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Lead With Passion


What ingredient would you consider to be the most crucial for effective leadership? Maybe you would say that character is the most important, and character certainly does matter. What we do does come out of who we are. The number one characteristic important to employees in a recent survey was honesty. People cannot hear what you are saying over what they see you doing. Character counts if you are going to have the ability to influence those you are striving to lead.

Character leads into another important leadership quality – credibility. We live in a time where there is very little trust in leaders. It does not necessarily have anything to do with the individual in leadership as much as it is that they just hold a leadership position. Many have become suspicious of all and it takes patience and time to build credibility. The unfortunate truth is that credibility and trust can be lost in seconds. We live in a day and time where credibility must be earned by the lives we live!

Another important leadership ingredient is capability. Peter Drucker was quoted as saying, “Other than president of the United States, the three most difficult jobs in America today are president of a large university, administrator of a large hospital, and pastor of a large church.” The skill set for a pastor is off the charts with what is being expected and asked of this leader. Paul, when mentioning difficulties he had gone through, also listed the daily pressure on him from the care of the churches.

Perhaps a commitment to learning is the most important characteristic. There is no doubt that a leader must be a lifelong learner. Aubrey Malphurs says that, “a lack of teachability is the potential leader’s cardinal sin.” It is very important to remain flexible and to not think you have all of the answers. There is a trap with our egos when we think we have been doing this long enough and have it figured out. While experience is important, we should always remain teachable.

However, I believe that the most important leadership ingredient is passion! In Being Leaders, Aubrey Malphurs defines Christian leadership as, “the process whereby servants use their credibility and capability to influence people in a particular context to pursue their God-given direction.” Yes, character counts. Credibility and capability are also crucial ingredients as leaders but without passion they will not endure. A key to leadership is remaining close to Christ so that our hearts burn with His fire.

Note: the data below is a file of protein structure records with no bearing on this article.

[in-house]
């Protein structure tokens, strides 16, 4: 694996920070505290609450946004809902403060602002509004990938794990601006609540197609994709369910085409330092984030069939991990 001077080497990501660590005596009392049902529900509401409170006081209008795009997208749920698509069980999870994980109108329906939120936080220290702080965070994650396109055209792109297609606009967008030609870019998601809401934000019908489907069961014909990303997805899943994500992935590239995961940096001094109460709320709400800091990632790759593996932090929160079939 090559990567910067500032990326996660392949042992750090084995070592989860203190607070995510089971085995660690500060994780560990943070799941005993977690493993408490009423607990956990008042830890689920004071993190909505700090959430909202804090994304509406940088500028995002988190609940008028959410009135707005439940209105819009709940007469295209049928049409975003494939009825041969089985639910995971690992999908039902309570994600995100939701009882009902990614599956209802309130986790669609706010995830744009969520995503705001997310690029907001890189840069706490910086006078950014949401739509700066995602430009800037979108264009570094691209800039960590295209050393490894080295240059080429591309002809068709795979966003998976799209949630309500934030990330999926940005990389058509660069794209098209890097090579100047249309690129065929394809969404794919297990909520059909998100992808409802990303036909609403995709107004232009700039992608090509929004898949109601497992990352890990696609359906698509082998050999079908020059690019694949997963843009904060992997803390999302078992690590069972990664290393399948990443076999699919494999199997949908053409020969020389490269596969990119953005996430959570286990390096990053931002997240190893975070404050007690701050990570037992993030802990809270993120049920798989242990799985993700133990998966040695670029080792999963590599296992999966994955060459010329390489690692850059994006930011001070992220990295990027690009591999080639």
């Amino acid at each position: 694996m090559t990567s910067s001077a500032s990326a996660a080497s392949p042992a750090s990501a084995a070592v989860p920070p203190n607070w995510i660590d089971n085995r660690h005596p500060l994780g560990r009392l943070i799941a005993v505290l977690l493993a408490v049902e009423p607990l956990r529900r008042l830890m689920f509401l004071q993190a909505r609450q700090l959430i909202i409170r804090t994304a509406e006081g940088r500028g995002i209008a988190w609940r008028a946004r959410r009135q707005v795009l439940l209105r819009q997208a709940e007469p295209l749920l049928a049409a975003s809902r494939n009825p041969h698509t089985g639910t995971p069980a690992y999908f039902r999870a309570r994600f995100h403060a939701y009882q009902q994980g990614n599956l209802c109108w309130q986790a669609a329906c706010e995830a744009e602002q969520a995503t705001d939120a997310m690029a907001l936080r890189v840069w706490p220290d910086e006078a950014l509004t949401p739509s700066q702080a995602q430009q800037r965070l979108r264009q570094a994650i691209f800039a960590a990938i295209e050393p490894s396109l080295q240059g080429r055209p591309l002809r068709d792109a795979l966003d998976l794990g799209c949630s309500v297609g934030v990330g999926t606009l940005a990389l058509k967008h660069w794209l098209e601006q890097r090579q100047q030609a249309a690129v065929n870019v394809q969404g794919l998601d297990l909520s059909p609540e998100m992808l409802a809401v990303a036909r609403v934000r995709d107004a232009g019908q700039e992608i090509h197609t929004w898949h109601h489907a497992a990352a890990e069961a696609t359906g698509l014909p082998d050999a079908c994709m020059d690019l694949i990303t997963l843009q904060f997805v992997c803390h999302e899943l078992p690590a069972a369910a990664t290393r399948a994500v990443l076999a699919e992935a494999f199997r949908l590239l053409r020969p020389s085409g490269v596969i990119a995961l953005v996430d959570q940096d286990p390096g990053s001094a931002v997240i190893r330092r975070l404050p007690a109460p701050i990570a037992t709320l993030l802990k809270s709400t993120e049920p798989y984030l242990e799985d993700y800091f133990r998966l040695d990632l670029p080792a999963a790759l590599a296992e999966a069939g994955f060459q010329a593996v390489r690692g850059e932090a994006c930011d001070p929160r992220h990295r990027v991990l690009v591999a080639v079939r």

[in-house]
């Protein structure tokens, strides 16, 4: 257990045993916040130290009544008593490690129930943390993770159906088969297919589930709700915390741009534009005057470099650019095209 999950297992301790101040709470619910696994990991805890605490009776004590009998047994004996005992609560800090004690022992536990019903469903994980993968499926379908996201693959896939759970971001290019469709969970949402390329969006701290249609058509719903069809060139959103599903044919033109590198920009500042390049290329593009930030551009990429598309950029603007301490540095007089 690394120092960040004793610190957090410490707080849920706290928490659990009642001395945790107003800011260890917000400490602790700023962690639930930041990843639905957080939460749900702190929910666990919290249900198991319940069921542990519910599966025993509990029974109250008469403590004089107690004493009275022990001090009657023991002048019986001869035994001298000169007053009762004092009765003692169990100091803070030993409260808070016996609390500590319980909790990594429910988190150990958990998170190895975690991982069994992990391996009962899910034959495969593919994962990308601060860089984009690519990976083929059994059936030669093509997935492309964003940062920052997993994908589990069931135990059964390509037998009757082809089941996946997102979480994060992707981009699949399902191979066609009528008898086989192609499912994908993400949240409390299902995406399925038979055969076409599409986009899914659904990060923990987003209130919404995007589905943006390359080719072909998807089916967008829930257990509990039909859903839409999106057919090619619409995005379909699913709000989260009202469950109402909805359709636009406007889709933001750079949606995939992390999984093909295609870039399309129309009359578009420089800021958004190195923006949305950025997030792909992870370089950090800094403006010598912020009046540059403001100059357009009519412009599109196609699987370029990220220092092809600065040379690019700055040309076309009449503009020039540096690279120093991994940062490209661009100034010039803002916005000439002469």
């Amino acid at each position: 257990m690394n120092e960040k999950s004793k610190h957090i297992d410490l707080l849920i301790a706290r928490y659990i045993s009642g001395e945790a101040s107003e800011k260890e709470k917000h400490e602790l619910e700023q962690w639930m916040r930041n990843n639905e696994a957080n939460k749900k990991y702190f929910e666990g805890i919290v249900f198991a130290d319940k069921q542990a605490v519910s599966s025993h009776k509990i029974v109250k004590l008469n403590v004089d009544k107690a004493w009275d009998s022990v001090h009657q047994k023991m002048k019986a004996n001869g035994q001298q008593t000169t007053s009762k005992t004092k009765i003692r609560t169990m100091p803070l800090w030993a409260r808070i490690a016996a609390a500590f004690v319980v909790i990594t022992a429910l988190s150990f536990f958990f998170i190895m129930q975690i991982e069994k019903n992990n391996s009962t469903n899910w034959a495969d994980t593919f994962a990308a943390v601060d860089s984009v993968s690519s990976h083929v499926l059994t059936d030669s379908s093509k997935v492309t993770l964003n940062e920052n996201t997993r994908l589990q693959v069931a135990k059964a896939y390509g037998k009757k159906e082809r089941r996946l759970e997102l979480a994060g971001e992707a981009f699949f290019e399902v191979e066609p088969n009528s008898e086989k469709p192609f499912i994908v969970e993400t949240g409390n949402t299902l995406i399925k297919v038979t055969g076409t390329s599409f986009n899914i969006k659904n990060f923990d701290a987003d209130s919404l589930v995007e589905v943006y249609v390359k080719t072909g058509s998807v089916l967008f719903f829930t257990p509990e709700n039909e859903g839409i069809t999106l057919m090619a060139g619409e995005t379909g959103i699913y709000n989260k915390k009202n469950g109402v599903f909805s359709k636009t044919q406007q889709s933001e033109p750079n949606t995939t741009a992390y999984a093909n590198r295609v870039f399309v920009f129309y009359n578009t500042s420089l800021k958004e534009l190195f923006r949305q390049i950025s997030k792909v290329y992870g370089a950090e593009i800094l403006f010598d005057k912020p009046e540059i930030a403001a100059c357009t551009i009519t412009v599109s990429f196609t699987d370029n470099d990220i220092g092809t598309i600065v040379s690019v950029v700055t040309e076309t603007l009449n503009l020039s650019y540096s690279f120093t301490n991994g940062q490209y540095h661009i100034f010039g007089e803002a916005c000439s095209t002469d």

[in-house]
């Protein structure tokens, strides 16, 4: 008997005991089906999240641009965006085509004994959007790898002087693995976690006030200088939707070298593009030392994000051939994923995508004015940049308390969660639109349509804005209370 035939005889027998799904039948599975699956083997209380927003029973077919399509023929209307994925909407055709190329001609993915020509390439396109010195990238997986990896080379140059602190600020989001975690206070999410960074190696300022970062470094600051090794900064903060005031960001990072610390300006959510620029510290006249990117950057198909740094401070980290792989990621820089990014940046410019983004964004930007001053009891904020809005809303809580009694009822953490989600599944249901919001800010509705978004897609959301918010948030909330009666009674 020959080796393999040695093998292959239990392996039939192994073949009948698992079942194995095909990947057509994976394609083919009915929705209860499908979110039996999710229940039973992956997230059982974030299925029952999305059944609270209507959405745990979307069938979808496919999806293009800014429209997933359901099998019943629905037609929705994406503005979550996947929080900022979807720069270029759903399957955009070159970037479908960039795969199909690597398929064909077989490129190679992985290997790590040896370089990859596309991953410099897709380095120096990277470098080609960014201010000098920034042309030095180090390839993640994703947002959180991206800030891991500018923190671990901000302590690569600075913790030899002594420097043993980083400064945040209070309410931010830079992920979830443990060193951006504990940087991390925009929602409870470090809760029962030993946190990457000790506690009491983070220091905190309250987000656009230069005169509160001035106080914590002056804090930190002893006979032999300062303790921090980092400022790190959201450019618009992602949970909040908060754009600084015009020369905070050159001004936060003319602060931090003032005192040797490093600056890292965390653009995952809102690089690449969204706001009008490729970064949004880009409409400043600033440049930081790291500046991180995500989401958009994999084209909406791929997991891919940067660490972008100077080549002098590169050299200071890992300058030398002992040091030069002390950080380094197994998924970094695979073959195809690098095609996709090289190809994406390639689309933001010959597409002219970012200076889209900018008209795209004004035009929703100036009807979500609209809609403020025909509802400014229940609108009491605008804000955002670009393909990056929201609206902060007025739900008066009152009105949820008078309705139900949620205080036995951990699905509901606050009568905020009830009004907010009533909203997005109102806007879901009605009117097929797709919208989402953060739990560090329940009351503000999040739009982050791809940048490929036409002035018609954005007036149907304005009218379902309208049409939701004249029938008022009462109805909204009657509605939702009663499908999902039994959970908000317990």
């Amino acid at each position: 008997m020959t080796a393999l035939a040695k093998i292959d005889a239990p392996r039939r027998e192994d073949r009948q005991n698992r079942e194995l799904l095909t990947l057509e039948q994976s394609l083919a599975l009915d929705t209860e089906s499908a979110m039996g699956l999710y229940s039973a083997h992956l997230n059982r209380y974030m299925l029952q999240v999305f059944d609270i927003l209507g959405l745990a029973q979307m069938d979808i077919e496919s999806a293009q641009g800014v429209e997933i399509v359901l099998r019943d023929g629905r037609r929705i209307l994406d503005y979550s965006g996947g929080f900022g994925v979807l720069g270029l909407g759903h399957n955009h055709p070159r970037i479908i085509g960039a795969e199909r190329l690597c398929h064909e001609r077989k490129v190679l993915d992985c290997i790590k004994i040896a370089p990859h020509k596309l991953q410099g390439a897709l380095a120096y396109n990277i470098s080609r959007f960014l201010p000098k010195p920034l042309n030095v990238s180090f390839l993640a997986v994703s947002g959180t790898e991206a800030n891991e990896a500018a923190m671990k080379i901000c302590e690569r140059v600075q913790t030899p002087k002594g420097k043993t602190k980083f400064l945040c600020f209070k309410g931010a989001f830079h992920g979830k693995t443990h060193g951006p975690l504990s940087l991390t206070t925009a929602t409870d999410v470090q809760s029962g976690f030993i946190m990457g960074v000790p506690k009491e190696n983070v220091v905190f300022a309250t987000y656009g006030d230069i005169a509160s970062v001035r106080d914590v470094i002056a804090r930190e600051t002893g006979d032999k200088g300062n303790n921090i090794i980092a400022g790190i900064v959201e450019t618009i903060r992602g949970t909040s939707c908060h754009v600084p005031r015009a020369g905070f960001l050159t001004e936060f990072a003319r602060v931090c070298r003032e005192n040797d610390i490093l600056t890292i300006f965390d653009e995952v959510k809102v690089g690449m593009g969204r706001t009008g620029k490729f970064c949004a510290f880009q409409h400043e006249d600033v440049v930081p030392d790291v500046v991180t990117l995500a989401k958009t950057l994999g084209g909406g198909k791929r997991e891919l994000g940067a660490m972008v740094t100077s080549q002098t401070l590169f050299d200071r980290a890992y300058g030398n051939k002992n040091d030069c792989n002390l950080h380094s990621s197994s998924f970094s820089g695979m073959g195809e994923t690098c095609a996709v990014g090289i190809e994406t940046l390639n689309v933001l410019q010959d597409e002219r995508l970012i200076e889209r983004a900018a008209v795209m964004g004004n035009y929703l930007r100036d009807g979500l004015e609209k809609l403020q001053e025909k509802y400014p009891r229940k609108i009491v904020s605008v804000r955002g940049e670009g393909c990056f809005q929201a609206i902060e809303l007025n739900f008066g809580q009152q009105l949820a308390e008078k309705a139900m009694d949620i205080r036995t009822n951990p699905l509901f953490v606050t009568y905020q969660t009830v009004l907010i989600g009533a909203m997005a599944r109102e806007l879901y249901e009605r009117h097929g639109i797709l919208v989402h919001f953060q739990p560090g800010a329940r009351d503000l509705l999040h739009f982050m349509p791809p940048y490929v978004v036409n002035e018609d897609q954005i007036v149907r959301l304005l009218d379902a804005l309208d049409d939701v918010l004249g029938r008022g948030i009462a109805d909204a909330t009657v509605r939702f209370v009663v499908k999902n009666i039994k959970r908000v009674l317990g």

Lyle Schaller wrote, “I think passion is the critical variable. It has taken me a long time to come around to that, but if a pastor does not have a passion for the mission, you can forget the rest. I would insist that the number one quality of a leader is passion.” Aubrey Malphurs agrees, and so do I. If we are not passionate for our church and our city then maybe it is time to step aside? Or at least we must find a way for the passion to be rekindled! Paul told Timothy to “keep ablaze the gift of God that is in you.”

Malphurs defines passion in Being Leaders as, “a God-given capacity to commit oneself fervently over an extended period of time to meeting an objective. Here is a breakdown of this definition:

  • God-given: The only way for passion to burn within us is to spend time with the Lord. Luke 24:32 says, “Weren’t our hearts ablaze within us while He was talking with us on the road and explaining the Scriptures to us?” Passion comes from intimate time with Jesus!
  • Commit: Passion is not just the “rah rah” of a pep rally but it carries also a game plan. There is an intentionality and commitment to planning a strategy to do something about what we say we are passionate about. James 4:17, “So it is a sin for the person who knows to do what is good and doesn’t do it.”
  • Fervently: Who will reach their cities for Christ? Those who are passionately in love with Him. What are you contributing to the fulfillment of the Great Commission and the Great Commandment? If we truly feel strongly about something it then propels us into action.
  • Extended period of time: This is not a short-term commitment, but rather, it means we are in it for the long haul. Malphurs says, “Passion has tenure!” It is what we have dedicated ourselves to until we have met the objective. Casting Crowns sings, “Until the whole world hears!”

The temptation is to think that passion is only for the extroverts and the outgoing.

In Leaders Who Last, Dave Kraft says, “Personality is a God thing not a personality thing!” Passion is equal to conviction and as you read the book of Acts you see that the early church was passionate. They were on fire with a boldness that created fearlessness in their lives. You do not see them obsessed with safety or comfort. They were ready to place their lives on the line for the cause of Christ and they did!

We read about the apostle’s passion when they were threatened and told to quit sharing the gospel in Acts 4:19-20, “But Peter and John answered them, ‘Whether it’s right in the sight of God for us to listen to you rather than to God, you decide; for we are unable to stop speaking about what we have seen and heard.” Paul later says in Acts 20:24, “But I count my life of no value to myself, so that I may finish my course and the ministry I received from the Lord Jesus, to testify to the gospel of God’s grace.”

Passion is produced from a genuine joy that flows from being in love with Jesus. Healthy Christians, healthy leaders, and healthy churches are passionate!